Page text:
On the afternoon before the rats were killed, they were given 16 g of rat chow. After the respective treatments, rats were anesthetized by injection of pentobarbital sodium (35–50 mg/kg ip). The soleus muscle, the gastrocnemius muscle, the red and white regions of the vastus lateralis muscle, and the liver were quickly removed and immediately frozen using stainless steel block clamps at liquid nitrogen temperature. Tissues were kept frozen at −80°C until analyses. The epididymal and retroperitoneal fat pads were weighed as an indicator of adiposity.
Anti-α1, anti-β1, anti-β2, and anti-phosphorylated ACC antibodies were purchased from Upstate Biotechnology (Lake Placid, NY). Anti-α2, anti-γ1, anti-γ2, and anti-γ3antibodies were prepared as described previously (7).
Muscles for determination of ACC and AMPK activity were ground to powder under liquid nitrogen. The powder was weighed and homogenized (1 g muscle/9 ml buffer) in a buffer containing 100 mM mannitol, 50 mM NaF, 10 mM Tris, 1 mM EDTA, 10 mM β-mercaptoethanol, pH 7.5, and proteolytic enzyme inhibitors (8 trypsin-inactivating units aprotinin/l, 10 mg/l leupeptin, and 10 mg/l antitrypsin). The homogenate was centrifuged at 48,000 g for 30 min. ACC was precipitated from the supernatant by addition of 144 mg ammonium sulfate/ml followed by stirring for 30 min on ice. The precipitate was collected by centrifugation (48,000 g, 30 min). The pellet was dissolved in 10% of the original volume of the homogenate buffer, and this solution was centrifuged again to remove insoluble protein. ACC activity was determined on the supernatant at citrate/magnesium concentrations of 0–20 mM by measuring the rate of incorporation of [14C]bicarbonate into malonyl-CoA at 37°C for 10 min, as described previously (46). The ACC activity data were fitted to the Hill equation using the Grafit program (Sigma, St. Louis, MO). This program allows determination of the activation constant for citrate (K a) and the maximal velocity as a function of citrate concentration (V max). AMPK activity was determined (46) using the same resuspended ammonium sulfate precipitate used to determine ACC activity. Neutralized perchloric acid extracts of the gastrocnemius muscle were used for the determination of malonyl-CoA (20). Glycogen content of the powdered muscle was determined by the method of Passonneau and Lowry (26).
Immunoblotting for AMPK subunits and ACC.
Muscle was ground to powder under liquid nitrogen and homogenized (1 g muscle/9 ml buffer) in a buffer containing 100 mM mannitol, 50 mM NaF, 10 mM Tris, 1 mM EDTA, 10 mM β-mercaptoethanol, pH 7.5, and proteolytic enzyme inhibitors (8 trypsin-inactivating units aprotinin/l, 10 mg/l leupeptin, and 2 mg/l antitrypsin). The homogenate was centrifuged at 700 g at 4°C for 10 min. The supernatant was diluted [1:2:1 (vol/vol/vol) homogenate-water-Laemmli buffer], and 40 μl of this solution were loaded onto the gel. Blots for ACC and phosphorylated ACC were run using 5% Tris · HCl Ready Gels (Bio-Rad, Hercules, CA). The AMPK subunit blots were done using 7.5 or 10% Tris · HCl Ready Gels. After SDS-PAGE (200 V for 40 min), proteins were transferred from gel to nitrocellulose membrane (100 V for 50 min). Membranes were blocked in 5% nonfat dry milk (Bio-Rad) in PBST (139 mM NaCl, 2.7 mM KH2PO4, 9.9 mM Na2HPO4, and 0.1% Tween 20) for 1 h and then incubated overnight with the specific antibodies to the AMPK subunits or phosphorylated ACC in 5% nonfat dry milk in PBST. After the membranes were washed twice with PBST and twice with PBS, antibodies bound to the nitrocellulose membrane were detected with anti-rabbit immunoglobulin-horseradish peroxidase (HRP)-linked antibody (Amersham Pharmacia Biotech, Piscataway, NJ) or with donkey anti-sheep HRP (in the case of the α2- and γ3-subunits). The membrane designated for ACC quantitation was exposed to streptavidin-HRP conjugate (Amersham Pharmacia). After they were washed twice in PBST and twice in PBS (139 mM NaCl, 2.7 mM KH2PO4, and 9.9 mM Na2HPO4), membranes were incubated with enhanced chemiluminescence detection reagent and visualized on enhanced chemiluminescence hyperfilm (Amersham Pharmacia Biotech). Relative amounts of each protein were then quantified using a Hewlett-Packard Scan Jet 5370C and SigmaGel software (SPSS, Chicago, IL). Extracts from each treatment group were run on the same gel and blot. All data are expressed relative to muscle extracts from the control group.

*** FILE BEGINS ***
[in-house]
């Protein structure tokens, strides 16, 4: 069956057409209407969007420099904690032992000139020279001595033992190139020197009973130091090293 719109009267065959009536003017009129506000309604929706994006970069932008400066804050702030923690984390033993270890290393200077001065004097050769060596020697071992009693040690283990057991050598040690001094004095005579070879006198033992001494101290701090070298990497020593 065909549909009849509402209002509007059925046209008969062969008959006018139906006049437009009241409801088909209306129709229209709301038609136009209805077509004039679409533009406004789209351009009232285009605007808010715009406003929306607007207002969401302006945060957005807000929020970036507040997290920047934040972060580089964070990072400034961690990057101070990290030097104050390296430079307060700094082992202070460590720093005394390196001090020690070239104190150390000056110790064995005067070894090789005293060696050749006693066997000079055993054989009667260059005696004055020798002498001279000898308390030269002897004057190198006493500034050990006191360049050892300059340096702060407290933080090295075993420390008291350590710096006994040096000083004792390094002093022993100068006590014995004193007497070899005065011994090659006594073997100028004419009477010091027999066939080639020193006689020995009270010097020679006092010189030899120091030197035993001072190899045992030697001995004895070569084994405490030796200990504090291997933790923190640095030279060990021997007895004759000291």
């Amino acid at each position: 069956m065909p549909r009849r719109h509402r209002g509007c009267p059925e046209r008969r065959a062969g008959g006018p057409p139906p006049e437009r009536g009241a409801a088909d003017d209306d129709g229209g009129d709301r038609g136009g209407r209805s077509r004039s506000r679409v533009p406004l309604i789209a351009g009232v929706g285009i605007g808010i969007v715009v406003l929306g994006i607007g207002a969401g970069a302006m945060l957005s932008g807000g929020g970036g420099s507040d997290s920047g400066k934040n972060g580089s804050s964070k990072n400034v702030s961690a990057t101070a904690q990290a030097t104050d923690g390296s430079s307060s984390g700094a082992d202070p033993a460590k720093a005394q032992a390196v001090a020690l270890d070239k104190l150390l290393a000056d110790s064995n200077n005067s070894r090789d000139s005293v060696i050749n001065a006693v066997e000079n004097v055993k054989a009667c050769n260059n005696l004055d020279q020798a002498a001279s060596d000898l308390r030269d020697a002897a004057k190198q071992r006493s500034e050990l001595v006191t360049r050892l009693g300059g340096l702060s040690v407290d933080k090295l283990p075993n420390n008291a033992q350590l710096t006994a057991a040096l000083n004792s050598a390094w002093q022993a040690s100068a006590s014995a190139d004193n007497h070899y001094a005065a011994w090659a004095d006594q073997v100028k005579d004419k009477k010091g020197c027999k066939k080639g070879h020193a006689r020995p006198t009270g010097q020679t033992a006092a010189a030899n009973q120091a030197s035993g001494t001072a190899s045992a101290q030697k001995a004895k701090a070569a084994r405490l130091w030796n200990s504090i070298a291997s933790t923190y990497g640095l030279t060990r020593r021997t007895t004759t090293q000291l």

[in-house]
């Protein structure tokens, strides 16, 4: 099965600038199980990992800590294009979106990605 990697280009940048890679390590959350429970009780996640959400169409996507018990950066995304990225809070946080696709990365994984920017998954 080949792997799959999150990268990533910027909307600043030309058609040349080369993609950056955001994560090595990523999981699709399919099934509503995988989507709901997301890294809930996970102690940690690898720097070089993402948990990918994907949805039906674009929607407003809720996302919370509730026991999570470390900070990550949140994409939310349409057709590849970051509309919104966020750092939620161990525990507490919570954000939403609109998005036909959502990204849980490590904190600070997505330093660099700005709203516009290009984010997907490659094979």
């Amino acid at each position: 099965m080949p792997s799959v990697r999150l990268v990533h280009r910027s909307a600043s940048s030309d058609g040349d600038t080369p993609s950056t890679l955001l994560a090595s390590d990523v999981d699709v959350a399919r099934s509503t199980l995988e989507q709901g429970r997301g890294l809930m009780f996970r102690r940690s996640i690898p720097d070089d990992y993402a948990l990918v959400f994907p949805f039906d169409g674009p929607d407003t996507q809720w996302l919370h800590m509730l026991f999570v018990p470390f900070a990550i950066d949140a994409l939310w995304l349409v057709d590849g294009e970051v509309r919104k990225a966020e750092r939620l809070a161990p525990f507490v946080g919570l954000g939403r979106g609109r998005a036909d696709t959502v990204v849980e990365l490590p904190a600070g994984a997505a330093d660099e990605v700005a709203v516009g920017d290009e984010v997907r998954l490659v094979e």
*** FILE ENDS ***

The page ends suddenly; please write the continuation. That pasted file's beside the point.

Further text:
Values are means ± SE. Results of the four different treatment groups were compared using analysis of variance followed by Fisher's least significant differences test. Differences were considered to be statistically significant when P < 0.05.
Body weight, fat pad weight, food intake, malonyl-CoA, and glycogen.
The final body weights were 298 ± 11, 255 ± 2, 289 ± 10, and 282 ± 7 g for control, PTU, T21d, and T7d rats, respectively. The mean of the PTU-treated group was significantly different from all others (P < 0.05). Food intake for the penultimate 2 days before the animals were killed was 26 ± 1, 17 ± 1, 35 ± 1, and 24 ± 1 g, respectively. The means for the PTU and T21d rats were significantly different from all others (P < 0.05). The combined mass of the epididymal and retroperitoneal fat pads expressed as percent body weight were 0.59 ± 0.03, 0.53 ± 0.02, 0.21 ± 0.04, 0.39 ± 0.06 for control, PTU, T21d, and T7d rats, respectively. Both thyroid hormone-treated groups had significantly reduced fat pad weight compared with control and PTU-treated rats (P < 0.05).
Malonyl-CoA content of the gastrocnemius muscle was significantly increased in PTU-treated rats and significantly reduced in thyroid hormone-treated rats compared with controls (Fig.1). Glycogen content of gastrocnemius muscle and glucose and lactate concentrations of the blood were not markedly influenced by the thyroid hormone treatments (data not shown).
AMPK subunit isoform Western blots in skeletal muscle.